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Weighing the odds for the new Sol

Telstra changed so much internally under Sol Trujillo's watch that it seems likely the company's next CEO will be drawn from a small pool of executives who are already well practised in the Way of Sol.
Written by David Braue, Contributor

Ex-US president George W. Bush was widely lambasted for a variety of reasons during his eight years in the Oval Office, but some historians believe Dubya will be more kindly judged by history after the immediate shock of his transition has well and truly worn off.


Telstra CEO Sol Trujillo
(Credit: Telstra)

Will Australia be so kind to Sol Trujillo — or his successor?

For all the vitriol thrown at Trujillo heaped upon the past few years, he has been very successful at doing the thing he was brought onboard to do: make money for Telstra's shareholders. He confirmed this as his raison d'etre at last week's World Mobile Congress, when he countered attacks from Skype and Google over Telstra's lack of openness by pointing out that "I have a responsibility to make money".

And if that meant stifling the evolution of Australia's telecommunications along the way, so be it; every war has its weapons, and its casualties. Yet while analysts and observers dissect Trujillo's legacy — which, by the way, also included a major structural transformation project and the launch of Telstra's critical Next G mobile network — all eyes will be on his replacement to see whether we can expect more of the same, or a completely new direction.

While the latter might seem appealing as a way of reviving Telstra's flagging and all-important share price, I reckon two things are certain. First, that Telstra will choose to continue the path that Trujillo set it on: consolidating its infrastructure and refocusing its broadband efforts around Next G in the wake of Telstra's NBN embarrassment. Second, that the person to do this will come not from some massive global talent search, but from within its own internal ranks.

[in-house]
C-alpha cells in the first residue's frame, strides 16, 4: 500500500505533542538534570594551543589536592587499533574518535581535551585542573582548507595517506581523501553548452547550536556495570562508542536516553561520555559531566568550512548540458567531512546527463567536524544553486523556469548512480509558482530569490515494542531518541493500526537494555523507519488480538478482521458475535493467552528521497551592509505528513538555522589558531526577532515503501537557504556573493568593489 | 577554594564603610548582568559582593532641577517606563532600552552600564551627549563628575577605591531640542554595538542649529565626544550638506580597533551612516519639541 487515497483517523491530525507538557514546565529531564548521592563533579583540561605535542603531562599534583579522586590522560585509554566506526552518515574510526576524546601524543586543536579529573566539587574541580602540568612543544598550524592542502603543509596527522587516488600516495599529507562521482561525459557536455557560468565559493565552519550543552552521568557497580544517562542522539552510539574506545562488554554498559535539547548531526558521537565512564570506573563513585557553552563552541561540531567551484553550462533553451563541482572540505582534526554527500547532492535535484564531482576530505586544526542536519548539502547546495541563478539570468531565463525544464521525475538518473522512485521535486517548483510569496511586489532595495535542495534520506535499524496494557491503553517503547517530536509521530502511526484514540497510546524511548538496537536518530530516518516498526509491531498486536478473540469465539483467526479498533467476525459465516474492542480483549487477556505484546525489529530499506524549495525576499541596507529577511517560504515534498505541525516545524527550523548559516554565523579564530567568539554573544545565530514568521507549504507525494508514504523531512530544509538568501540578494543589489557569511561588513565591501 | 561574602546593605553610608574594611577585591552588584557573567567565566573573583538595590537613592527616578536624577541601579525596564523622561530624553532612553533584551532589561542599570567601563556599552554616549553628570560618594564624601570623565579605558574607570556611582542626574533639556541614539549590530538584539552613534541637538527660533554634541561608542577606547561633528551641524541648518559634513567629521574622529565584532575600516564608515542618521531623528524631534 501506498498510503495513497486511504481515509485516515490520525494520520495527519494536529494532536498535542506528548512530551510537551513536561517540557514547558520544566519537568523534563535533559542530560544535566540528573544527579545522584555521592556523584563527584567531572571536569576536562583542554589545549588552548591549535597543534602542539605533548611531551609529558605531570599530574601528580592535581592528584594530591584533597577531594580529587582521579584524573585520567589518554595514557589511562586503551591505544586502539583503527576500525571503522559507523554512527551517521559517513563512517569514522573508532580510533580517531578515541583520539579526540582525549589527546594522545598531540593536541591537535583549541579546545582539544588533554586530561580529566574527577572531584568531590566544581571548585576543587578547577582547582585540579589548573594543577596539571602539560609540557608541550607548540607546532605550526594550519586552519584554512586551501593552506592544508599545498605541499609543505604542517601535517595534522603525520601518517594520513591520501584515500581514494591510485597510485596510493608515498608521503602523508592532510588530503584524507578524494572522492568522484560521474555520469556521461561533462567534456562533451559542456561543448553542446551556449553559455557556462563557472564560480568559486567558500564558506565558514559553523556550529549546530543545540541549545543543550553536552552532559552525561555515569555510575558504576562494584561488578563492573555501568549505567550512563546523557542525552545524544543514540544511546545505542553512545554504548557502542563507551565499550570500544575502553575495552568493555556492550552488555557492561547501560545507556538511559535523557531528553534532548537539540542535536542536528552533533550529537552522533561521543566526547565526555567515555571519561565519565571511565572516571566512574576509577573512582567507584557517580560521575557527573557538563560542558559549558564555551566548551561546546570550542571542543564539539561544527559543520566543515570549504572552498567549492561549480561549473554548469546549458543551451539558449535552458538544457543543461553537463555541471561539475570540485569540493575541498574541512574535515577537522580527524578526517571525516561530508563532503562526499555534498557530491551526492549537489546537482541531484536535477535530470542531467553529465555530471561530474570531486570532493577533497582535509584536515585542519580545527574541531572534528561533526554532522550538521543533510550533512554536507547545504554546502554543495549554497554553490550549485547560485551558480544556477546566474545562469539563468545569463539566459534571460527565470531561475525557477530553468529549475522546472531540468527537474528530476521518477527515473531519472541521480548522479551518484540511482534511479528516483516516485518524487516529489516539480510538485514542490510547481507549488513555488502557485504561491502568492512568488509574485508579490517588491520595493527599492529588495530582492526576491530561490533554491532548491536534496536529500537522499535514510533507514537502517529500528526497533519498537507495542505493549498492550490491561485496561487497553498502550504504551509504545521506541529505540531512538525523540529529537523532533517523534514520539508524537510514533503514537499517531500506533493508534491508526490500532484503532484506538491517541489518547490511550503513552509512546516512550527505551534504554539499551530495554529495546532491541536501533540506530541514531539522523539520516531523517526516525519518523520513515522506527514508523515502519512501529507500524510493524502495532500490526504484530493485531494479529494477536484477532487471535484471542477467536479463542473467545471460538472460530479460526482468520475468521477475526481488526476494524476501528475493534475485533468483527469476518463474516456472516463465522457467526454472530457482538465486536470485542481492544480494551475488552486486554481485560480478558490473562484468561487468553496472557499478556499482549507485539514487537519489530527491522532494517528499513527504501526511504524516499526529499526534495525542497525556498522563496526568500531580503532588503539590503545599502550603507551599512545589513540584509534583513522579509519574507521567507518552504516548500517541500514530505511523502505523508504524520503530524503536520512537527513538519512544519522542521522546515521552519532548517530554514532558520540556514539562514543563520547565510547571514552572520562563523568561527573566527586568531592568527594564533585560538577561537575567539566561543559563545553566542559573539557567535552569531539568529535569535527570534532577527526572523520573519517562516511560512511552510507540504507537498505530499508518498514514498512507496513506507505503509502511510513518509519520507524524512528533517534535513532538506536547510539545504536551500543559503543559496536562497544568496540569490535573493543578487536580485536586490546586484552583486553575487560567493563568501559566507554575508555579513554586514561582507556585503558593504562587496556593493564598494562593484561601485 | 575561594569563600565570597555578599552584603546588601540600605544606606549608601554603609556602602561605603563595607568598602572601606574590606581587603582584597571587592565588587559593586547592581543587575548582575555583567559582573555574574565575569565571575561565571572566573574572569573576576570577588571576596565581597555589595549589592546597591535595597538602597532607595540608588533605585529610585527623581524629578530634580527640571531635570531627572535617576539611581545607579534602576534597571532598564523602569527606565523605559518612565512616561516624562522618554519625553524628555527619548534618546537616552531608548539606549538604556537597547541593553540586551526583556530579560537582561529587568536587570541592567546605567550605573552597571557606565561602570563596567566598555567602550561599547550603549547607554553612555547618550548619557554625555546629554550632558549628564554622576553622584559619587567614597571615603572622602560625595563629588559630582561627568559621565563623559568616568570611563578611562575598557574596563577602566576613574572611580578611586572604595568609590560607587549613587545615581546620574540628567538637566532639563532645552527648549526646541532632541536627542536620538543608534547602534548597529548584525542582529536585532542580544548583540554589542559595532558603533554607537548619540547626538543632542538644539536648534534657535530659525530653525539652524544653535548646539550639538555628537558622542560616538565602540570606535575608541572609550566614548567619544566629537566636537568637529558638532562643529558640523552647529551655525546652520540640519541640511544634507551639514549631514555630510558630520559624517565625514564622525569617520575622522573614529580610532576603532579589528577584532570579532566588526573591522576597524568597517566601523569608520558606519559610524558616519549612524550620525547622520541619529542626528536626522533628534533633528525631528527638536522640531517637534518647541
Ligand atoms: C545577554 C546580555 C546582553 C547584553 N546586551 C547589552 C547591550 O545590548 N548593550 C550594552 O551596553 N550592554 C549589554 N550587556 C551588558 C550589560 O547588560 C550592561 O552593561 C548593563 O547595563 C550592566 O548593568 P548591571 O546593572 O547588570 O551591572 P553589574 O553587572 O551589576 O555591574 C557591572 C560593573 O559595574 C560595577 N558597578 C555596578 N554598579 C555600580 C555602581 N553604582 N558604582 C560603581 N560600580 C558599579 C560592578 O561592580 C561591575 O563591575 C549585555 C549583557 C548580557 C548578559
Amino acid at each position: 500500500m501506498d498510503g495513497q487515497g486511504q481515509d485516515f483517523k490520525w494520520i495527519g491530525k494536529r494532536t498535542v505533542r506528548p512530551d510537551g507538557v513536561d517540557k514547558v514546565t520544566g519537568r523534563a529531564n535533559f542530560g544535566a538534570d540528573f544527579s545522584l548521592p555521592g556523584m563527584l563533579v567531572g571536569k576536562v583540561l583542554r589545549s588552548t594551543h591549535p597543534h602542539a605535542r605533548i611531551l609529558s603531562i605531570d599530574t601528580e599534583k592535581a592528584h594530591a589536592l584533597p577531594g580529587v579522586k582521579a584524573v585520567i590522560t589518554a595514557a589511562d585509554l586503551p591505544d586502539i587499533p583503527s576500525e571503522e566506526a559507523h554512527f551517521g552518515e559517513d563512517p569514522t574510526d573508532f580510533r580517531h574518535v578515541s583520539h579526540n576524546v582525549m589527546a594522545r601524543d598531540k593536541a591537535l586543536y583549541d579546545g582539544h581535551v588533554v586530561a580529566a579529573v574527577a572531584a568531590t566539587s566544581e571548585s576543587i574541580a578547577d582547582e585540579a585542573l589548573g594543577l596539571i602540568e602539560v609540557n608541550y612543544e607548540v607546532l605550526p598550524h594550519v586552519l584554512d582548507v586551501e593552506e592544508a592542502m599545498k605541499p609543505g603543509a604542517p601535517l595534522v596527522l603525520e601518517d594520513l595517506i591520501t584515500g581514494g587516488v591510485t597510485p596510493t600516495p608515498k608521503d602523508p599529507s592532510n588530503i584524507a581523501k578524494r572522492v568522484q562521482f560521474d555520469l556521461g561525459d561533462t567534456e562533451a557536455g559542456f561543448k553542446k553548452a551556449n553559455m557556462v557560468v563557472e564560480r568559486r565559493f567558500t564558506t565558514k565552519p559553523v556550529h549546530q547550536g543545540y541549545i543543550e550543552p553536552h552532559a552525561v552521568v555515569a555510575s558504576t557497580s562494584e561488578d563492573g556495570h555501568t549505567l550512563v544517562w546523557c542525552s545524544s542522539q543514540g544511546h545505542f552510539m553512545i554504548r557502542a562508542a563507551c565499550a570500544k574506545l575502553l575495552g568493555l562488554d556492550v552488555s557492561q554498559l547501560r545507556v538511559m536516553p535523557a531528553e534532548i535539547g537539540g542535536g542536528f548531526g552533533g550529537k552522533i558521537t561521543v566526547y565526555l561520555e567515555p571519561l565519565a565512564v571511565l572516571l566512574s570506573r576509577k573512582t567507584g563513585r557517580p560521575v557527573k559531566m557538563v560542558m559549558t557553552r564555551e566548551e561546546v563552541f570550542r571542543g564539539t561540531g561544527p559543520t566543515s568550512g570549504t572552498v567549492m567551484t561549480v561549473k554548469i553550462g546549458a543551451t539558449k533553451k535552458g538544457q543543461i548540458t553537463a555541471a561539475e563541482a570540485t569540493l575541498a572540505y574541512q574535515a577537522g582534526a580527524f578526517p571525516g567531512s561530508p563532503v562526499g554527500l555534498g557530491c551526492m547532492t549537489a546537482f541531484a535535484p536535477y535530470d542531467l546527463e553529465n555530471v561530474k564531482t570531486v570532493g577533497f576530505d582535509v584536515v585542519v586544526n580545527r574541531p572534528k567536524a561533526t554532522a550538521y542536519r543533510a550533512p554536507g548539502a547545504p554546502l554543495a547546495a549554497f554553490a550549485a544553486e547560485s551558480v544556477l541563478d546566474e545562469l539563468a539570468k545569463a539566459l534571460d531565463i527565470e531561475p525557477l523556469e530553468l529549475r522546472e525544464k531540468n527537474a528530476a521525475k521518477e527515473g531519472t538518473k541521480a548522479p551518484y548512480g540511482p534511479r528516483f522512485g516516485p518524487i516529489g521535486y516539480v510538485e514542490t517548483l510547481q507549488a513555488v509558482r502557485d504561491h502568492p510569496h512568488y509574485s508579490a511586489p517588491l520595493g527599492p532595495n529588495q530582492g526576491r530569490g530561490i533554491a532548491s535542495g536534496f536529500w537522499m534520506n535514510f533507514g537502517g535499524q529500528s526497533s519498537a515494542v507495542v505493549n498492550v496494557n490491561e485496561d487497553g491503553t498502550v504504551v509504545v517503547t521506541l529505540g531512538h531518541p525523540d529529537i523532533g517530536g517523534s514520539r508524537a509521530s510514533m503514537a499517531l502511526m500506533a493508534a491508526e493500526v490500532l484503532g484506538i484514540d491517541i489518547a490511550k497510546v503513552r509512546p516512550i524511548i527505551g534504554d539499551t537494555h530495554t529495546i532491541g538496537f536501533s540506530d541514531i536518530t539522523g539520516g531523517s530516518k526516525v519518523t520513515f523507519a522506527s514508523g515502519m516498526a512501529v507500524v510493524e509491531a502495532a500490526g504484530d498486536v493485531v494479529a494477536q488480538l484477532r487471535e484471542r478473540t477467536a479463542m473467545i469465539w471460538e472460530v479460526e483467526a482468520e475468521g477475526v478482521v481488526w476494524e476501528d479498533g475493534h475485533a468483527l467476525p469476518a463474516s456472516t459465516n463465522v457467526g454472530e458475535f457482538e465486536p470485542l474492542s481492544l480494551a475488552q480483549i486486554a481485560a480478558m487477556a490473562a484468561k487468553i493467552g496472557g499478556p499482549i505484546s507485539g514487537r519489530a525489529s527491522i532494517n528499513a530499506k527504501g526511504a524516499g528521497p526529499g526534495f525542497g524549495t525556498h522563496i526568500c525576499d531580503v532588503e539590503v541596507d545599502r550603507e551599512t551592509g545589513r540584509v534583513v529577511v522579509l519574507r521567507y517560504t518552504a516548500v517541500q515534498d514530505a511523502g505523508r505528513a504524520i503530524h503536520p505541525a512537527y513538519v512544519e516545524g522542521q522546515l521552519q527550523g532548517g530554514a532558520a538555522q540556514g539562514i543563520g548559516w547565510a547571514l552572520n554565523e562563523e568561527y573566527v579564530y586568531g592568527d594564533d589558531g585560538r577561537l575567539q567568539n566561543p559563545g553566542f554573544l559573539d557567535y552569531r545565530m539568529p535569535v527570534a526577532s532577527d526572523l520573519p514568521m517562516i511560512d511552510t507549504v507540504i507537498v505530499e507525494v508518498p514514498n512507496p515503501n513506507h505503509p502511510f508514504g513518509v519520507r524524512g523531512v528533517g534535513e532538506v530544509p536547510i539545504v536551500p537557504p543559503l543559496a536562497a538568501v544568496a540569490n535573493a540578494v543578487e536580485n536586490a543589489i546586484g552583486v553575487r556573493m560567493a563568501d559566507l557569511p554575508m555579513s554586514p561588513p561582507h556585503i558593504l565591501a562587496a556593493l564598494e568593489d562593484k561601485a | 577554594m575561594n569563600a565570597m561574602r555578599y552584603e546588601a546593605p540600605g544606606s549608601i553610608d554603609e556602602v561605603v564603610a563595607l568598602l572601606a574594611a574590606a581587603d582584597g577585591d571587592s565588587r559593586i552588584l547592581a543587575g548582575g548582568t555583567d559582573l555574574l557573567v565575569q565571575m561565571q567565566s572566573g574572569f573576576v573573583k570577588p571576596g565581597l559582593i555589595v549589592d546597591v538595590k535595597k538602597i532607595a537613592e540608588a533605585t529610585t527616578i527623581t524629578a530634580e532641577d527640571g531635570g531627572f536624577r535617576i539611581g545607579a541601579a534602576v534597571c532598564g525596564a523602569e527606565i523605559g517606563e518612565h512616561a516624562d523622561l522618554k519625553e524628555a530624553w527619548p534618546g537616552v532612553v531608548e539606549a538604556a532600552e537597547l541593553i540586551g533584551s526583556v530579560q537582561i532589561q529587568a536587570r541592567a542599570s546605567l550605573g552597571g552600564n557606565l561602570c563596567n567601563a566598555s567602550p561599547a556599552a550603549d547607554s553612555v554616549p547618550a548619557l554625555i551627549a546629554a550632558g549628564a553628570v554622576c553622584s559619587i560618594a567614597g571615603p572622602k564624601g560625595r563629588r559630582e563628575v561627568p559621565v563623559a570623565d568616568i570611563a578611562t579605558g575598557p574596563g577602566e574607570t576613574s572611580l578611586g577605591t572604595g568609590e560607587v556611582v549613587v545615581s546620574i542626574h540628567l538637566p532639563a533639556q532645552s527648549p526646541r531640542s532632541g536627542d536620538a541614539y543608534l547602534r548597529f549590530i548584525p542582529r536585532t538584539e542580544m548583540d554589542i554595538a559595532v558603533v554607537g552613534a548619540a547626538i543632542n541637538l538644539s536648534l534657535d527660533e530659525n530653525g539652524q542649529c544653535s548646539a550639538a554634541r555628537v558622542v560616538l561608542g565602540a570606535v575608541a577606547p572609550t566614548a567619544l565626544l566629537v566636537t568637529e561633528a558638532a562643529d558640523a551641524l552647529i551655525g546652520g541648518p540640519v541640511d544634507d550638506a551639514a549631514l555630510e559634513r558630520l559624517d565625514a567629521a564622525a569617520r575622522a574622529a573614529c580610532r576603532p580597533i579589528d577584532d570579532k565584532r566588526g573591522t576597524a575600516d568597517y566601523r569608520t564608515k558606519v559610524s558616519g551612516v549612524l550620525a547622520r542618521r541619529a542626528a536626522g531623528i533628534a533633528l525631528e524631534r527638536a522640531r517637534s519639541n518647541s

Trujillo was imported to bring global perspective to a newly privatised but highly parochial Telstra, presumably to put it in a position to consolidate its chokehold over Australian telecommunications and extend its business across the Asia-Pacific region like its competitors are doing.

It may be persisting with its acrimonious anti-government posturing and its dismissively anti-union stance, but Telstra still changed so much internally under Trujillo's watch — and still has so much of his vision to realise — that it seems unlikely that the company can afford an infusion of fresh blood and ideas right now.

That narrows down the list a fair bit: with most of the executives named in ZDnet's top-10 list currently based overseas, it seems reasonable to assume that the next CEO will be drawn from a small pool of Telstra executives who are already well practised in the Way of Sol.

That would include David Moffatt, currently group managing director for consumer marketing and channels; Kate McKenzie, group managing director of Telstra Wholesale; Michael Rocca, group managing director of Telstra Networks & Services; Deena Shiff, group managing director of Telstra Business; and David Thodey, group managing director for Telstra Enterprise and Government.